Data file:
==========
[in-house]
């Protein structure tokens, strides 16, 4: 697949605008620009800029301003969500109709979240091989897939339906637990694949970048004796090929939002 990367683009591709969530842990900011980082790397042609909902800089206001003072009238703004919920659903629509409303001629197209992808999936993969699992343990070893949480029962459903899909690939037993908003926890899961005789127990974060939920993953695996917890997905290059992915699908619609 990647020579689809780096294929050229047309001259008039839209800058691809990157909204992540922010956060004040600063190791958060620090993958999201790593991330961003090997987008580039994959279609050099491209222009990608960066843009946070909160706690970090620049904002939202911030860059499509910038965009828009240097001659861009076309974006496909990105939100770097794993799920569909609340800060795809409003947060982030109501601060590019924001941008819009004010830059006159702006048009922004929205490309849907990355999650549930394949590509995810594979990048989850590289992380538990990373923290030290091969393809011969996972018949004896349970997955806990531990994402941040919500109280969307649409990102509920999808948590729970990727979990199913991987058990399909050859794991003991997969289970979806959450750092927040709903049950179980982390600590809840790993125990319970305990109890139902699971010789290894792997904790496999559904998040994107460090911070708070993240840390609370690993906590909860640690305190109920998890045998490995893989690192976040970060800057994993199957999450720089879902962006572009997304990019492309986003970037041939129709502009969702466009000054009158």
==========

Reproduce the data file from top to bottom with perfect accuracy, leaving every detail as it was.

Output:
[in-house]
């Protein structure tokens, strides 16, 4: 697949605008620009800029301003969500109709979240091989897939339906637990694949970048004796090929939002 990367683009591709969530842990900011980082790397042609909902800089206001003072009238703004919920659903629509409303001629197209992808999936993969699992343990070893949480029962459903899909690939037993908003926890899961005789127990974060939920993953695996917890997905290059992915699908619609 990647020579689809780096294929050229047309001259008039839209800058691809990157909204992540922010956060004040600063190791958060620090993958999201790593991330961003090997987008580039994959279609050099491209222009990608960066843009946070909160706690970090620049904002939202911030860059499509910038965009828009240097001659861009076309974006496909990105939100770097794993799920569909609340800060795809409003947060982030109501601060590019924001941008819009004010830059006159702006048009922004929205490309849907990355999650549930394949590509995810594979990048989850590289992380538990990373923290030290091969393809011969996972018949004896349970997955806990531990994402941040919500109280969307649409990102509920999808948590729970990727979990199913991987058990399909050859794991003991997969289970979806959450750092927040709903049950179980982390600590809840790993125990319970305990109890139902699971010789290894792997904790496999559904998040994107460090911070708070993240840390609370690993906590909860640690305190109920998890045998490995893989690192976040970060800057994993199957999450720089879902962006572009997304990019492309986003970037041939129709502009969702466009000054009158």